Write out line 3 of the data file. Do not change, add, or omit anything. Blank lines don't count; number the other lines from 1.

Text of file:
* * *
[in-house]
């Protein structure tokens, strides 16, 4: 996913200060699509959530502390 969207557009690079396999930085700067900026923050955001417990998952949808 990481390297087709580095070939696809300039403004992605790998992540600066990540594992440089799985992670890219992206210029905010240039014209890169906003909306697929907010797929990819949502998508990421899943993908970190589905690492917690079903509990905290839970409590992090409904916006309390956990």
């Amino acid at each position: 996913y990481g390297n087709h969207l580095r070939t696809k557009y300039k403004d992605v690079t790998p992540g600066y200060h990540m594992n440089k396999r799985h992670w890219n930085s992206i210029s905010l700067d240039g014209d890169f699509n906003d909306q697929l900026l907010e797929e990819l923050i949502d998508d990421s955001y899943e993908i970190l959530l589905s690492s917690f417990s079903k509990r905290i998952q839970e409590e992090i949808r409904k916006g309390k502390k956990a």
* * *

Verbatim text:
């Amino acid at each position: 996913y990481g390297n087709h969207l580095r070939t696809k557009y300039k403004d992605v690079t790998p992540g600066y200060h990540m594992n440089k396999r799985h992670w890219n930085s992206i210029s905010l700067d240039g014209d890169f699509n906003d909306q697929l900026l907010e797929e990819l923050i949502d998508d990421s955001y899943e993908i970190l959530l589905s690492s917690f417990s079903k509990r905290i998952q839970e409590e992090i949808r409904k916006g309390k502390k956990a």